Plenty of companies still doing well even now are able to treat their employees fairly and still turn a profit. I don't see why we can't use corporate tax breaks in a way that actually benefits the workers AND the employers.

But hey, I'm no economist..."



note: Interns Over 40 does not agress or disagree with the opinion of its readers in "Comment of the Day". We welcome you comments.








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5 Post a Comment :

JuneBug said...

Thanks for this interesting article!

Anonymous said...

Right on and well said. It's always amazing that the millions of us workers are called special interests while businesses - certainly fewer in number and with more limited focus - aren't. It's also time that government subsidies of any type end for companies that send jobs overseas. Part of the problem we're in now, and a huge part of what we'll be dealing with in the future, is that companies have been allowed to send jobs to other companies. I love some foreign countries but it's time keep Americans employed and deal with companies that work against that.

Cadboss said...

I like the break down of the extension money and of the tax credit since it would "seem" to make the companies more accountable. If only that were possible. If Dell can get away with their game of hire/rehire, how many more companies would find ways to beat the system.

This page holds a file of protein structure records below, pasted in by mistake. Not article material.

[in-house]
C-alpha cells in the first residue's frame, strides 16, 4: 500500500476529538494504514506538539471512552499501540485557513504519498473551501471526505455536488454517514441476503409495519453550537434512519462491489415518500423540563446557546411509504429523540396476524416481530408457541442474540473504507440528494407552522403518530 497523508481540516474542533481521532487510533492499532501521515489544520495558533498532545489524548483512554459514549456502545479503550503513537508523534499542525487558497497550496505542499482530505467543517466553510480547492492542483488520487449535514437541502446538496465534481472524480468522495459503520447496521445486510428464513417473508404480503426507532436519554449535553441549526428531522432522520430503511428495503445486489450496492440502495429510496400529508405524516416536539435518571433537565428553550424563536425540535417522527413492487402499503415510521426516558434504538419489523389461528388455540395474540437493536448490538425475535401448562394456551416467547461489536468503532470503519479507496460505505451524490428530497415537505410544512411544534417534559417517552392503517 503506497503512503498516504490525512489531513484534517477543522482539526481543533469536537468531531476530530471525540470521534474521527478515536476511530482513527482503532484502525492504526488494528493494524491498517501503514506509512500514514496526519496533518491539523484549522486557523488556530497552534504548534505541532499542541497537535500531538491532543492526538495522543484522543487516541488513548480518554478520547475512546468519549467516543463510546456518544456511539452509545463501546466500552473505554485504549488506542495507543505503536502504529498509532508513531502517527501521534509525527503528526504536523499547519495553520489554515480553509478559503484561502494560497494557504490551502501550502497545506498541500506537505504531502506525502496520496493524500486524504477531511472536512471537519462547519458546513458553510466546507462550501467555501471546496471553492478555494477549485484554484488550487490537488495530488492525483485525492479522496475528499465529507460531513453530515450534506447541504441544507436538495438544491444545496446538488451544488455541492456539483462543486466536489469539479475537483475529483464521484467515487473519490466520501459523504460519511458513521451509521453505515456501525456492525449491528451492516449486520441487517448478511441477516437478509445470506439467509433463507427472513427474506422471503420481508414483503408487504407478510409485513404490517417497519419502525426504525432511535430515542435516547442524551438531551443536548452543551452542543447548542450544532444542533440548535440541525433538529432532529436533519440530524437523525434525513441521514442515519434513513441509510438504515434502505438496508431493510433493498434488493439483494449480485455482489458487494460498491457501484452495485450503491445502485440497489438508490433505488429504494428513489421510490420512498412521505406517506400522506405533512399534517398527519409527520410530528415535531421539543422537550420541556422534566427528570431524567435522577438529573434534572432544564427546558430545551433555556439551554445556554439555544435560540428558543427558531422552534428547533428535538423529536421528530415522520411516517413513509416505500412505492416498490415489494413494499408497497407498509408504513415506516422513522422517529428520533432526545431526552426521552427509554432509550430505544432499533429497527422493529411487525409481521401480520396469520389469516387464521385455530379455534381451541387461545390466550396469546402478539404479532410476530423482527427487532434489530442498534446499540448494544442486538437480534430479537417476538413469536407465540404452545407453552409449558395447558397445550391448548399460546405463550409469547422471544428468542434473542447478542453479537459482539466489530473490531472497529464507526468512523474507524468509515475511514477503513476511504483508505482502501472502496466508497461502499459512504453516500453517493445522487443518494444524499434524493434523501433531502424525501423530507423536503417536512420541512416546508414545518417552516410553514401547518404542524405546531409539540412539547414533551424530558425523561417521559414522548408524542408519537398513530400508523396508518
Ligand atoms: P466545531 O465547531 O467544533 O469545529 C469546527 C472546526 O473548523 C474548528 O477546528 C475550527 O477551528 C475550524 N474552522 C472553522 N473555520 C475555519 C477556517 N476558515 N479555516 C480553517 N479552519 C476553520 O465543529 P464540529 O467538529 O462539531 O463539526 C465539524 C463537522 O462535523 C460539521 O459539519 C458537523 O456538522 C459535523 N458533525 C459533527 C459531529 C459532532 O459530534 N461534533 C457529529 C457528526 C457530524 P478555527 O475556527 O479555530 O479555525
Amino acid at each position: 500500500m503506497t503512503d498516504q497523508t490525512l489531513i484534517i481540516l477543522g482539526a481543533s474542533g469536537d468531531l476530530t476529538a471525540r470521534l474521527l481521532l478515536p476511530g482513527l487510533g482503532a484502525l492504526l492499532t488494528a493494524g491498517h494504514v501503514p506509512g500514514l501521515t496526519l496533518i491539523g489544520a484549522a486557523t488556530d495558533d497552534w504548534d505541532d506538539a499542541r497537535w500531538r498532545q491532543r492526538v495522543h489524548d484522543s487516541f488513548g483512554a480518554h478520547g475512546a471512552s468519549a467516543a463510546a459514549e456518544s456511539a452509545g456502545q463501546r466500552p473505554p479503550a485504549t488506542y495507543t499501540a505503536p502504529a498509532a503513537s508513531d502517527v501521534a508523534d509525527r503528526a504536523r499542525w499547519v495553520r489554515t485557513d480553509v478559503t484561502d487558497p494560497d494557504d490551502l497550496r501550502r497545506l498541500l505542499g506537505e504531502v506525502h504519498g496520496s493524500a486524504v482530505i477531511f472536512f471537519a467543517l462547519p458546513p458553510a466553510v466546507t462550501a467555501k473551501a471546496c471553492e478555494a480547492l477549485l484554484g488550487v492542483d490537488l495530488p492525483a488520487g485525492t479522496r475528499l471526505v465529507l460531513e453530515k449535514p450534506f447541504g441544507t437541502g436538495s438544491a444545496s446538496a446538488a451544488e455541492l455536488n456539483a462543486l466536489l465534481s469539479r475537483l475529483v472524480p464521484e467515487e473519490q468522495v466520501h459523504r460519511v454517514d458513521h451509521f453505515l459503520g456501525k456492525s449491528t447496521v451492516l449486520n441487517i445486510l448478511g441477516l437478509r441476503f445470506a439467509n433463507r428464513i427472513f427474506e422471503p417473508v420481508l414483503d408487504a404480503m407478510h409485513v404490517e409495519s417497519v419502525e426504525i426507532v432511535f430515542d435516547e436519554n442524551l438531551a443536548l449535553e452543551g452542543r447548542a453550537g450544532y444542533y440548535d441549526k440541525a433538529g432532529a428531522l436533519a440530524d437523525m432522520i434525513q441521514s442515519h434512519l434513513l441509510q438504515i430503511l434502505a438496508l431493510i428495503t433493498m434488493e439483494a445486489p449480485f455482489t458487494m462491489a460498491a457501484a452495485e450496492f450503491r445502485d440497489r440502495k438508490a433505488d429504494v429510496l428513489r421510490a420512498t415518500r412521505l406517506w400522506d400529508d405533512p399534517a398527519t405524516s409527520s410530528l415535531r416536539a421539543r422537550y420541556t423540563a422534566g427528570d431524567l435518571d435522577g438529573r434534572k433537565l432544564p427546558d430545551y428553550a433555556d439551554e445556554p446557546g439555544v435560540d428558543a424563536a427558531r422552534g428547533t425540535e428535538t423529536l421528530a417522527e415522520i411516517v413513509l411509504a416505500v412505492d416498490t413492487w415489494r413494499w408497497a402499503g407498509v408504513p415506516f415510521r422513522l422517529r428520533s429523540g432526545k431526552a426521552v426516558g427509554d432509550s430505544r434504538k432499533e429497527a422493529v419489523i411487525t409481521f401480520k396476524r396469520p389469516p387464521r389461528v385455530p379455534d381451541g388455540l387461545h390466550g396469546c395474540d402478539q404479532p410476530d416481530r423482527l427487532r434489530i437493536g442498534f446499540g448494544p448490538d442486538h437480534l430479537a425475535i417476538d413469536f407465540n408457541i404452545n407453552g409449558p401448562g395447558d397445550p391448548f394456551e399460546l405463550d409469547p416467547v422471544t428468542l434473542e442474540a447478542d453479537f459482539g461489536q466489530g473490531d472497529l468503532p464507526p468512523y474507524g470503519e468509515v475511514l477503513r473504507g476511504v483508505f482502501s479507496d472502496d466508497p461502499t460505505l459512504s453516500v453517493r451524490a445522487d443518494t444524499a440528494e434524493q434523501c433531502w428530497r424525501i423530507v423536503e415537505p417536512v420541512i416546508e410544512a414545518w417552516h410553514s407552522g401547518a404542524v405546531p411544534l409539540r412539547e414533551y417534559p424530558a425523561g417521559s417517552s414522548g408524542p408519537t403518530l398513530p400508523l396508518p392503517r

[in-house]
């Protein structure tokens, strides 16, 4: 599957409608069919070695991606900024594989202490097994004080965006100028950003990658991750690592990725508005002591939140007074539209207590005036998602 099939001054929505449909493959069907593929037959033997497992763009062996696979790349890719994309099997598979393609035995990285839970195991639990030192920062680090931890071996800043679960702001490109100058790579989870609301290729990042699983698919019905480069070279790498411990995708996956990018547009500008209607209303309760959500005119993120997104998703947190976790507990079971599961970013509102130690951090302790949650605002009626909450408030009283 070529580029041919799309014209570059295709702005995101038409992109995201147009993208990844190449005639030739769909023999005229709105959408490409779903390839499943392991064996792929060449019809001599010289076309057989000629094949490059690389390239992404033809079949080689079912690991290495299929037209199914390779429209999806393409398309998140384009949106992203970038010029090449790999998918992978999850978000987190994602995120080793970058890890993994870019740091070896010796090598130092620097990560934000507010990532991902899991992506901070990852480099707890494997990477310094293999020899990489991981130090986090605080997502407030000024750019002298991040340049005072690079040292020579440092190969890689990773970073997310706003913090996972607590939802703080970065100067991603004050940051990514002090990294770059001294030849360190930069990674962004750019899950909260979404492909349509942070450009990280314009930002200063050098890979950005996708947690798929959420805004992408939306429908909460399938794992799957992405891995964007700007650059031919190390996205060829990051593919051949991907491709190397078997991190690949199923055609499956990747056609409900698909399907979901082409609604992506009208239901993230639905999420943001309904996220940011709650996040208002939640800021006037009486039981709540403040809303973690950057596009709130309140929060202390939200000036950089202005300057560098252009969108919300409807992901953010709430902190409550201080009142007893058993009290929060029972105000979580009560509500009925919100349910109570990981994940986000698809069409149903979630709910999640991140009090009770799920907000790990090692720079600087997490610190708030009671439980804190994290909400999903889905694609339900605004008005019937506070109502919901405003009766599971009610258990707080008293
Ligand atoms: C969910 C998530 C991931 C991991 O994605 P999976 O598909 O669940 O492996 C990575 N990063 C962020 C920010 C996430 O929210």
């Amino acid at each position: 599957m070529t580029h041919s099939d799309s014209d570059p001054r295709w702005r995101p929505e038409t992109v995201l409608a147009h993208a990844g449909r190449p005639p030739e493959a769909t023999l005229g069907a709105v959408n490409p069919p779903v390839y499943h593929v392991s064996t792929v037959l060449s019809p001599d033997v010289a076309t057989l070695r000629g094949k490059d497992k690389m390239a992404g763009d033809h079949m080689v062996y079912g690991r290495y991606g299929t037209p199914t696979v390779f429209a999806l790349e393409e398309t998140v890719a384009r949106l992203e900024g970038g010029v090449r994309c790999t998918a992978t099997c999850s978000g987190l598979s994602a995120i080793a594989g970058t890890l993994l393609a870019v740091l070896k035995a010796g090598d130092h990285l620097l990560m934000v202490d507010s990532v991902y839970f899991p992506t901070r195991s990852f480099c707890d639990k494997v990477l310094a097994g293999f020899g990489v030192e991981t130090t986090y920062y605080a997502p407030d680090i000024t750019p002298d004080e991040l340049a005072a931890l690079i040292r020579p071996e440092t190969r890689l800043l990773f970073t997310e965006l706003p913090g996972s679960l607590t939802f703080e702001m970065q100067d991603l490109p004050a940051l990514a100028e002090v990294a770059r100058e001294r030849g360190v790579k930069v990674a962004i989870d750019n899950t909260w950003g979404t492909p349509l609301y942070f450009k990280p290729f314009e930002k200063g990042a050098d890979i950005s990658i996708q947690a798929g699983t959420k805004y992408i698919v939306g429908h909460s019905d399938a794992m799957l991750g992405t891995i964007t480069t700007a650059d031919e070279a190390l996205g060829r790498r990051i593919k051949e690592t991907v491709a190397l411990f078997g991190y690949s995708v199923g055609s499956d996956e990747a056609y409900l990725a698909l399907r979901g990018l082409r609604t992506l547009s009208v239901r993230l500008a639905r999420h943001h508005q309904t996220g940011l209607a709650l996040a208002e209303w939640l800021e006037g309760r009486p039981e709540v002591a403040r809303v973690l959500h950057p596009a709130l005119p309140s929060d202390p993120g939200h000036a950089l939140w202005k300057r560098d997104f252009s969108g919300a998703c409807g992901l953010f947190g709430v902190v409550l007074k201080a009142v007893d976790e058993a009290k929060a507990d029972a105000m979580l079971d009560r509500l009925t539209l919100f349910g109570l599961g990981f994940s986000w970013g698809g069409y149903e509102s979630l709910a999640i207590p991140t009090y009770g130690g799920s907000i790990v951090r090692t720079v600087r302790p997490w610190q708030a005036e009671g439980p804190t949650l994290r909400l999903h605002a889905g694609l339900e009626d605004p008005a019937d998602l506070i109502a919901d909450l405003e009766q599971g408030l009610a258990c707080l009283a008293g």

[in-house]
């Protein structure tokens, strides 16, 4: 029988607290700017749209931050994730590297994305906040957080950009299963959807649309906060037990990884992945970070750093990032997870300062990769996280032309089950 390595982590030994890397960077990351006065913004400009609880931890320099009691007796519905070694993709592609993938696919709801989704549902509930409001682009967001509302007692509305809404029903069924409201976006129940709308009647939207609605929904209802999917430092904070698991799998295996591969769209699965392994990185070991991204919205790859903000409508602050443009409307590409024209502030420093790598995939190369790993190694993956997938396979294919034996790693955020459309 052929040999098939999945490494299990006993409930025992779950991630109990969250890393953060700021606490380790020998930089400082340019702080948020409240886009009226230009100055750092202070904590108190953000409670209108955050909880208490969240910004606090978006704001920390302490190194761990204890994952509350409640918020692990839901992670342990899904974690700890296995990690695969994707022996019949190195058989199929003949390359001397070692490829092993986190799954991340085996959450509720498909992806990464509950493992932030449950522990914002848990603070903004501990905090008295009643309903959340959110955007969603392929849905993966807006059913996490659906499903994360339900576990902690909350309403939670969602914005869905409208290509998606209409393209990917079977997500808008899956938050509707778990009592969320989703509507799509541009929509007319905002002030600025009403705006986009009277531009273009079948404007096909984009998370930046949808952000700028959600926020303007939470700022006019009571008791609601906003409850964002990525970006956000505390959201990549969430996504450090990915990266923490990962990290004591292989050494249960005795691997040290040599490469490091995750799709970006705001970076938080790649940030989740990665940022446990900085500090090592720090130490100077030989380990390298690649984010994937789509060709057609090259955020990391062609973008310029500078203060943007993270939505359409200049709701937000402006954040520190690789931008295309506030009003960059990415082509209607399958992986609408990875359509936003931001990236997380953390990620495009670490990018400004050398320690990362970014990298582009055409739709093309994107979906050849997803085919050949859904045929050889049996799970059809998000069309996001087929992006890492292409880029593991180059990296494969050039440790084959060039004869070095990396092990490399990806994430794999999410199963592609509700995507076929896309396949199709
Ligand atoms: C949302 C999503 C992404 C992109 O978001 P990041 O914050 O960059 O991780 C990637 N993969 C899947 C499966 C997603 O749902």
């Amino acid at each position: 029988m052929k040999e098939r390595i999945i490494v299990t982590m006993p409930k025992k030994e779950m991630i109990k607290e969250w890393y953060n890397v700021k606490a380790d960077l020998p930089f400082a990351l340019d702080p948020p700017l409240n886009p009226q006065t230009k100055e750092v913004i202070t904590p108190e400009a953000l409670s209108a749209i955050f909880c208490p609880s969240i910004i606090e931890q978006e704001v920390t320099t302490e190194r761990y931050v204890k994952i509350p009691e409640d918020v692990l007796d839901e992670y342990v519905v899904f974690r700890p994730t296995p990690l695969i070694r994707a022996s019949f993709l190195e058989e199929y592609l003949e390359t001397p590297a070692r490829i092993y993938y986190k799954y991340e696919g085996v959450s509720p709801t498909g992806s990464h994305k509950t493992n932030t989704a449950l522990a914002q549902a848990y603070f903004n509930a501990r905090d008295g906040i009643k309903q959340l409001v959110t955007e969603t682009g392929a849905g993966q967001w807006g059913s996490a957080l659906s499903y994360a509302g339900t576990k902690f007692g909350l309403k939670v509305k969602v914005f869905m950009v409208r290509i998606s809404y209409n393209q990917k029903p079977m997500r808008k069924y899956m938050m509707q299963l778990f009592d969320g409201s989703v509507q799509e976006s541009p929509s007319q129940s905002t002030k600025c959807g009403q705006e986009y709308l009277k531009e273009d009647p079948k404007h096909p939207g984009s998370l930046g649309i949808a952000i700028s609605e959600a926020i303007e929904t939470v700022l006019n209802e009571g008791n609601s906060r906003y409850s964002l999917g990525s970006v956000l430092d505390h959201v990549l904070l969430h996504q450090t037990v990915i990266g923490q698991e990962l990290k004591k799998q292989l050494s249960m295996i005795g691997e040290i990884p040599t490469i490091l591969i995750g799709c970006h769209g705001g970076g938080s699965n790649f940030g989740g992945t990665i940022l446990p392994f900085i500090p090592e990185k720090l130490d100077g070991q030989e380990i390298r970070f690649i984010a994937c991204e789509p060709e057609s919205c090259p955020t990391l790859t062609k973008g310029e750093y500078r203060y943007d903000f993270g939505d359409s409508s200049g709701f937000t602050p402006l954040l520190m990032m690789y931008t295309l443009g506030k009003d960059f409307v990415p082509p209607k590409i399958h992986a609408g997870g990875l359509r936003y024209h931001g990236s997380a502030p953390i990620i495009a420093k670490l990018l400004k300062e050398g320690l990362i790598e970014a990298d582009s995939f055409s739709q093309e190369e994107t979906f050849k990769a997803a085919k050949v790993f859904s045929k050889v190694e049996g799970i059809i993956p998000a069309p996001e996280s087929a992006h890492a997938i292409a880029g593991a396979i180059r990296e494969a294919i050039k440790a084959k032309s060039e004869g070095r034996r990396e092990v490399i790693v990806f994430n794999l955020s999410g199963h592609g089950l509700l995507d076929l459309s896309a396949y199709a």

It's comical that many us, regardless of our political slant, always seem to point the finger at the "other guy". I have been trying very hard to view the present situation in the larger view and blame no one in particular, but blame all. If, and I emphasize if, there were enough honest people to take on the tax credit idea fairly, I think it would work. Therein is the devil in the details.

Anonymous said...

Right on and well said. It's always amazing that the millions of us workers are called special interests while businesses - certainly fewer in number and with more limited focus - aren't. It's also time that government subsidies of any type end for companies that send jobs overseas. Part of the problem we're in now, and a huge part of what we'll be dealing with in the future, is that companies have been allowed to send jobs to other companies. I love some foreign countries but it's time keep Americans employed and deal with companies that work against that.

Dinesh Kumar Sinha said...

Rationalization/reduction in manpower I can understand helps in curbing the manpoer cost. I do not know how firing and then hiring again can help in minimizing the cost.There are two cost involved-one compensation when you fire an employee and then hiring cost. Poorly manage company do indulge in such activity where recruitment is weak or manpower planning is weak. Efficiently managed compnay do not need such measures. In India a reputed US based company wanted to reduce manpower cost and so they asked employee to accept 1 % salary cut and no yearly increment or 5 % strength reduction.Employee collectively accepted salary cut. This happened in 2009. In 2010 business improvement, sales volume picked up and employee got increment ranging from 10 to 20%.
It is definitely unfair and condemed practice to fire existing productive emplyee and hire again employee whose performance can be measured in future only.